The Orchestra of Slide-Rules
For his reconstruction of the Richardson experiment, Lynch went back to the original weather charts for May 20, 1910, and redid the interpolation process. He found only one likely error in Richardson's initial data—a suspiciously low pressure over Strasbourg. Data values elsewhere were in good agreement.
Although Lynch set out to create a faithful reproduction of Richardson's model, he did not do the arithmetic with pencil and paper; the model was implemented as a computer program. But even though computing power was not a limiting resource, Lynch decided to simplify the model in some respects. A curiosity of Richardson's work is that he included certain physical and even biological phenomena that now seem marginal. He was a shrewd numerical analyst, and he must have been able to estimate the importance of each term in his equations; nevertheless, he invested much effort in modeling factors that could not possibly have much effect on the overall outcome. For example, he calculated the temperature of the soil at various levels and the effects of vegetation on moisture in the atmosphere. These influences might be barely detectable in a high-precision weather model, but it was premature to build them into this first crude experiment. Lynch neglects these factors, and indeed drops all consideration of water in the atmosphere.
The results of Lynch's replica computation are quite close to those of the original. The surface-level rise in pressure was 145.1 millibars according to Richardson, and 145.4 according to Lynch. Predicted winds do not match quite as closely, but the average discrepancy is only about 13 percent.
Having reproduced Richardson's faulty calculation, Lynch then went on to try correcting it. The problem of initial observations that are not in harmony persists in weather prediction today, but digital filtering techniques have been devised to reconcile the wind and pressure fields. Lynch applied one of these filtering methods, which essentially runs the model both forward and backward from the starting point to generate a consistent set of values. With the filtered data, and with a smaller Δt to ensure numerical stability, all results were physically plausible and in reasonably good agreement with observations. Richardson came that close to getting it right.
Richardson ended his book with a daydream about the future of numerical weather prediction. He estimated that it would take 64,000 computers (and by "computers" he meant people) to keep up with all the world's weather. The work might be done in a great spherical hall. "The walls of this chamber are painted to form a map of the globe. The ceiling represents the north polar regions, England is in the gallery, the tropics in the upper circle, Australia on the dress circle and the antarctic in the pit. A myriad of computers are at work upon the weather of the part of the map where each sits.... From the floor of the pit a tall pillar rises to half the height of the hall. It carries a large pulpit on its top. In this sits the man in charge of the whole theatre.... One of his duties is to maintain a uniform speed of progress in all parts of the globe. In this respect he is like the conductor of an orchestra in which the instruments are slide-rules and calculating machines. But instead of waving a baton he turns a beam of rosy light upon any region that is running ahead of the rest, and a beam of blue light upon those who are behindhand."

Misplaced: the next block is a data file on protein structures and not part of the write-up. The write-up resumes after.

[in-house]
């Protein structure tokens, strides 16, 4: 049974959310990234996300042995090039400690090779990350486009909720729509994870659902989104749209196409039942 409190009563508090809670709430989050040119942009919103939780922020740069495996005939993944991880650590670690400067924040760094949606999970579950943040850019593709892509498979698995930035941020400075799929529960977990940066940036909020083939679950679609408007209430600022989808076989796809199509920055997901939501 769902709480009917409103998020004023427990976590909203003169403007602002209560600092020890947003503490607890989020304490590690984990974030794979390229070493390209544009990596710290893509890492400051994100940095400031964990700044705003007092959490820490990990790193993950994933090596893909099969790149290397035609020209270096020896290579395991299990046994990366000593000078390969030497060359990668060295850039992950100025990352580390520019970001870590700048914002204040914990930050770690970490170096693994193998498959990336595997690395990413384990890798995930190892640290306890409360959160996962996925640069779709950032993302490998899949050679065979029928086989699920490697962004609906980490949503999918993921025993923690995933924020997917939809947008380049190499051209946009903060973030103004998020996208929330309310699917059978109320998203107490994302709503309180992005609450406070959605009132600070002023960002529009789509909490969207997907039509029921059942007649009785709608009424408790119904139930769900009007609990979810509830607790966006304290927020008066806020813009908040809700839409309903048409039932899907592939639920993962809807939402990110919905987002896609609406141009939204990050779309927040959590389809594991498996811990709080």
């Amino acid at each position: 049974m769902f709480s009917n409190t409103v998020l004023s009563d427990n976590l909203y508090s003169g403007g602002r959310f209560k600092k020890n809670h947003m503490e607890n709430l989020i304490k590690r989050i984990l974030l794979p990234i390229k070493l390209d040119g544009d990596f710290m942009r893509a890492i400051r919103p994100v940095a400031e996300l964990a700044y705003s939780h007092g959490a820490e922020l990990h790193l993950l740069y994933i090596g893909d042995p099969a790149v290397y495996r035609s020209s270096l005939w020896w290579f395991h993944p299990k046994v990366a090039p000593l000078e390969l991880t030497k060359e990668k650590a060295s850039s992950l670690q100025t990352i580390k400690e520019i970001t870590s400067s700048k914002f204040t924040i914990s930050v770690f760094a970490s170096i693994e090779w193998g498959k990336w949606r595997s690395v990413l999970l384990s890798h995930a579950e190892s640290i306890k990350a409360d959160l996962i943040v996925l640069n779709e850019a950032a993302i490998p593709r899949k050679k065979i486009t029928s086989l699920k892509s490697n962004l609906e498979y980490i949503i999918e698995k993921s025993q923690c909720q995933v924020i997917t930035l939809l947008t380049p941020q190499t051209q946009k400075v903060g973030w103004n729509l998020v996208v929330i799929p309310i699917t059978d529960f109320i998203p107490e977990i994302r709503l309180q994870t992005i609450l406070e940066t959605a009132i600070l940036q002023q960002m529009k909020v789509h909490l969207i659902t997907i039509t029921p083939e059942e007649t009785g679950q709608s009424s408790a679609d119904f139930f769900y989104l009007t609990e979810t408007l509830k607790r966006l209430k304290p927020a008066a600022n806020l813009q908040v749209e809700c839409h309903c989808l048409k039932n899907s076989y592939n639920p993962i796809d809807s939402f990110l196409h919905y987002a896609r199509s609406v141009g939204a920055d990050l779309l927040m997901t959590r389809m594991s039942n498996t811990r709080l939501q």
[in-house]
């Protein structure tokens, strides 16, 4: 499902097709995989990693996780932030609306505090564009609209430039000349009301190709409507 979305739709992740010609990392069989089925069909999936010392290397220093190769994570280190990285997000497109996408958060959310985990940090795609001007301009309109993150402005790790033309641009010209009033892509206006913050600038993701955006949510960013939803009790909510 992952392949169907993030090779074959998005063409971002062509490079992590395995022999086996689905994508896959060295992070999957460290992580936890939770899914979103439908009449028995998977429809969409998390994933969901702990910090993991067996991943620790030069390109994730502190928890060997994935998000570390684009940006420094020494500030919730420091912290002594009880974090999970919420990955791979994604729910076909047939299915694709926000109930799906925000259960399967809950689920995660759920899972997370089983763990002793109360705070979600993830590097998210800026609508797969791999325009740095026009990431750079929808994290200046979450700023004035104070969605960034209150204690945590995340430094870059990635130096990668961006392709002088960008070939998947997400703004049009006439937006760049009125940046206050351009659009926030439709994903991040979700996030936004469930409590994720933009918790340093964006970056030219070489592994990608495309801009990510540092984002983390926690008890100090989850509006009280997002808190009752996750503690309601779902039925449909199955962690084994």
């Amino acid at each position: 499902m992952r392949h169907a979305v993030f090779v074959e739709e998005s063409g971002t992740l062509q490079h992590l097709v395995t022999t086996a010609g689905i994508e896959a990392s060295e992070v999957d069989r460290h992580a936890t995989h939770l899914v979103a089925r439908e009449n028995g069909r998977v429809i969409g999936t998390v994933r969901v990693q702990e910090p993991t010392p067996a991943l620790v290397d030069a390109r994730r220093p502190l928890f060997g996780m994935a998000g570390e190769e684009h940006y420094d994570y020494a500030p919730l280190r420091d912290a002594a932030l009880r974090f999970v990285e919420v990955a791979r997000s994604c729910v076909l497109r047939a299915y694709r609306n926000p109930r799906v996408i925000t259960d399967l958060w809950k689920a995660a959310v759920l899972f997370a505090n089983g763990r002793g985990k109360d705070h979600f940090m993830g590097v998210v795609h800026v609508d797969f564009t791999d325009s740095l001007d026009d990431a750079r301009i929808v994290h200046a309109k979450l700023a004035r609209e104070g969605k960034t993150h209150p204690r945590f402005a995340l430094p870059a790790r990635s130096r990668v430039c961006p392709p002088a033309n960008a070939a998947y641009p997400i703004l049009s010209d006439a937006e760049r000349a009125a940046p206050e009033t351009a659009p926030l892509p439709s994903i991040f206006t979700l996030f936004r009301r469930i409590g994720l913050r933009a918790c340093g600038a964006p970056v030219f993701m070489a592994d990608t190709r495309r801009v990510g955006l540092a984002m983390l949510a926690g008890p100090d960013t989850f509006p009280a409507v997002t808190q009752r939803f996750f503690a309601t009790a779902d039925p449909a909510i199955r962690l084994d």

Lynch and others have pointed out that the estimate of 64,000 computers was a serious undercount. Even by Richardson's own criteria, the number probably should have been 200,000, and a modern estimate would be much larger still. Indeed, if we were to try to do by hand labor all the computing that is nowadays dedicated to weather prediction, the entire human population could not keep up. Thus Richardson's orchestra of slide-rules was never a realistic possibility. Practical forecasting by numerical methods could not have begun much sooner than it did, with the work of Jule Charney and John von Neumann around 1950.
Nevertheless, Lynch concludes his article with a wistful consideration of what might have been, if Richardson's early forecast had not gone awry. "Let us suppose that Richardson had applied some filter, however crude, to his initial data. His results might well have been realistic, and his method would surely have been given the attention which it certainly deserved." I would not disagree, and yet at the same time I find that what is most interesting about the forecast is its failure, and what is most admirable about Richardson is his determination to publish it anyway. The failure of the experiment even made it worth repeating.
© Brian Hayes